ALBUQUERQUE, N.M. (KRQE) - The ACLU could challenge a proposed change to Albuquerque's traffic code, that also serves as a crackdown on roadside panhandlers.
In fact, it was the ACLU that put the brakes on the city's last crackdown on panhandling a decade ago.
The new law would make it illegal for anyone to solicit donations from drivers, from any sidewalk or median.
City Councilor Trudy Jones is proposing an ordinance that would make it illegal for people to ask drivers for money from sidewalks. It also bans anyone from hanging out on a median, calling it a safety hazard for pedestrians and traffic alike.
On top of that, drivers caught handing money to pedestrians, could be cited.
"I feel bad for them and I feel it's pretty unobtrusive," said Joe Annabi.
What's interesting though, the bill makes no actual mention of the word panhandler. There's a reason for that.
More than a decade ago, the city passed an aggressive panhandling bill that banned begging downtown, in Nob Hill, around ATM's, and certain businesses. It also made it illegal to stand in front of someone or touch them while asking for money.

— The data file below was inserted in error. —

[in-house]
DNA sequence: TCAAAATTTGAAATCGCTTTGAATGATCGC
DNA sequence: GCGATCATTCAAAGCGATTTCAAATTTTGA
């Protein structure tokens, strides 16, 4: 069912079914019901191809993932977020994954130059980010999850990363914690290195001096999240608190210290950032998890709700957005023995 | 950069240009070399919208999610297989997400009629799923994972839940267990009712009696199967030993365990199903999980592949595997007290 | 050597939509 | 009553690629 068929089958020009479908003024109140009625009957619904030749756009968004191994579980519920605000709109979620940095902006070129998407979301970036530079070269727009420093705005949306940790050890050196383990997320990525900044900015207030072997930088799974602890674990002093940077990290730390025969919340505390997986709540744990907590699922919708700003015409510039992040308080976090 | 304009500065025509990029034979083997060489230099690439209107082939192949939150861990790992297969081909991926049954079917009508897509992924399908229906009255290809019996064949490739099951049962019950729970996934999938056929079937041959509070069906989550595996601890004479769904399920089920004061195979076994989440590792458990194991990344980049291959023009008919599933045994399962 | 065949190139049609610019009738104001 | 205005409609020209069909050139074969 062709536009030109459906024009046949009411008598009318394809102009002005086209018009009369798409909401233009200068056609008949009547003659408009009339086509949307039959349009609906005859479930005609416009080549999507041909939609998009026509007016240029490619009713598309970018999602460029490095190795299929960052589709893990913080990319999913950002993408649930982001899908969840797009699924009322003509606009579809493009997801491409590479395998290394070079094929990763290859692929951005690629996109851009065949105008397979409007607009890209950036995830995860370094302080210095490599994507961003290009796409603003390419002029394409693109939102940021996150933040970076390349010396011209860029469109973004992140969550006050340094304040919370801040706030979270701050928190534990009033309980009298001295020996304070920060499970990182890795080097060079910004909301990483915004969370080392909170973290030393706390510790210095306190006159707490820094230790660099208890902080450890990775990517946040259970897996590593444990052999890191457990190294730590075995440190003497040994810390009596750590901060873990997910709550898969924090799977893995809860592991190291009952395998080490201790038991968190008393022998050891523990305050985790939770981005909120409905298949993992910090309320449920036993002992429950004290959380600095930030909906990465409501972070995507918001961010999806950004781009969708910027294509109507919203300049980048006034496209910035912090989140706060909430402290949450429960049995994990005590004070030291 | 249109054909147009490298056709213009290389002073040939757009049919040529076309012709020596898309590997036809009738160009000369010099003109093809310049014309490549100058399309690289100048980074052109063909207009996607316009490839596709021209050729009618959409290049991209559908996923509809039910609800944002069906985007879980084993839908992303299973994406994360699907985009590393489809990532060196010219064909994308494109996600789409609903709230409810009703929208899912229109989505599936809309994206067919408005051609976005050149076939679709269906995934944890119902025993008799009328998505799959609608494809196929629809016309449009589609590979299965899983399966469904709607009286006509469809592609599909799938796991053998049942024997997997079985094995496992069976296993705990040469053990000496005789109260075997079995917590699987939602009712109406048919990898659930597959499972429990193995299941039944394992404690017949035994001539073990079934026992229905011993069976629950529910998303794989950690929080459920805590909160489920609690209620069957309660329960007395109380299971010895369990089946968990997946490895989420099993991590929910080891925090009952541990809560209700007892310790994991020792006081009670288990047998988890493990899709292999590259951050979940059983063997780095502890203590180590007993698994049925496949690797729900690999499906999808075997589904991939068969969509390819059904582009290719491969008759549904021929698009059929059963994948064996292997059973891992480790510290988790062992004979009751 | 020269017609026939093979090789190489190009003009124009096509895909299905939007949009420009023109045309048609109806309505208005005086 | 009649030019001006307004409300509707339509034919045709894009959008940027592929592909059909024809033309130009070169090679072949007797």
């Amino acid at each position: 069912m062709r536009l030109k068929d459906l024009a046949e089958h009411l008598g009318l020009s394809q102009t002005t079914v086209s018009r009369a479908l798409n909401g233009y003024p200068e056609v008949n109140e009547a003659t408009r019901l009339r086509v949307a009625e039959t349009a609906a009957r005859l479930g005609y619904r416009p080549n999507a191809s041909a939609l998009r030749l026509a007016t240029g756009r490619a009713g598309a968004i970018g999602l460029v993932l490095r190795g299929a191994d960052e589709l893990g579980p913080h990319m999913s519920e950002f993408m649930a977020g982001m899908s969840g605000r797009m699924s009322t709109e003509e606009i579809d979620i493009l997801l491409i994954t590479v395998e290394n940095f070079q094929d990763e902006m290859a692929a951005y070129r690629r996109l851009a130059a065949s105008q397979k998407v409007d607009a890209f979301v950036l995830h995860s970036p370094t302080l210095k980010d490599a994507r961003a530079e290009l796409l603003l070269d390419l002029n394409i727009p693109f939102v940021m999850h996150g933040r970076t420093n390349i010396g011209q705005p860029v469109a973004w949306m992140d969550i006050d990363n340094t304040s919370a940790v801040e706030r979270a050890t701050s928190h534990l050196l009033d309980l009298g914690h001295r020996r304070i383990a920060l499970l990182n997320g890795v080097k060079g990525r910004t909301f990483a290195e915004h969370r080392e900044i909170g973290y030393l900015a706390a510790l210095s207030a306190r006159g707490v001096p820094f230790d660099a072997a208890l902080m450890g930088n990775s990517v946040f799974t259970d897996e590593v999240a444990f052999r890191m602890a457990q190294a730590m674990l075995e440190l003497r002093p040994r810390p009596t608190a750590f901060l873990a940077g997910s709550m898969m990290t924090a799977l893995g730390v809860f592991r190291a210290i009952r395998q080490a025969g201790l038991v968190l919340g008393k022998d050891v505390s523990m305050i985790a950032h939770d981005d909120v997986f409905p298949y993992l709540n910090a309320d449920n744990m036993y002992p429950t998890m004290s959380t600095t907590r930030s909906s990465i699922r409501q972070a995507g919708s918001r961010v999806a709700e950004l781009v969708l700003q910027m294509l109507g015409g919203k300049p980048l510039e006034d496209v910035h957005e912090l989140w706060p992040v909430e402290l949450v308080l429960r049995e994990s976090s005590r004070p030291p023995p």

The ACLU sued saying it violated free speech rights and a judge agreed.
This time, the city is hoping to crack down panhandlers with a law that doesn't single them out.
"I think it's probably unconstitutional," said Peter Simonson.
Executive Director, Peter Simonson of the ACLU New Mexico, also disagrees with this ordinance on free speech grounds.
"Legislation of this nature, if it's introduced, and ultimately passed, we would probably wind up challenging it in court," he said.
The proposed law would also make it illegal for people to hold up signs on medians for car washes or fundraisers. Of course, people would still be allowed to stand on medians to wait for traffic to go by.
Council is looking at repealing the old aggressive panhandling law that's still on the books. They could do that and pass this new law as early as next month.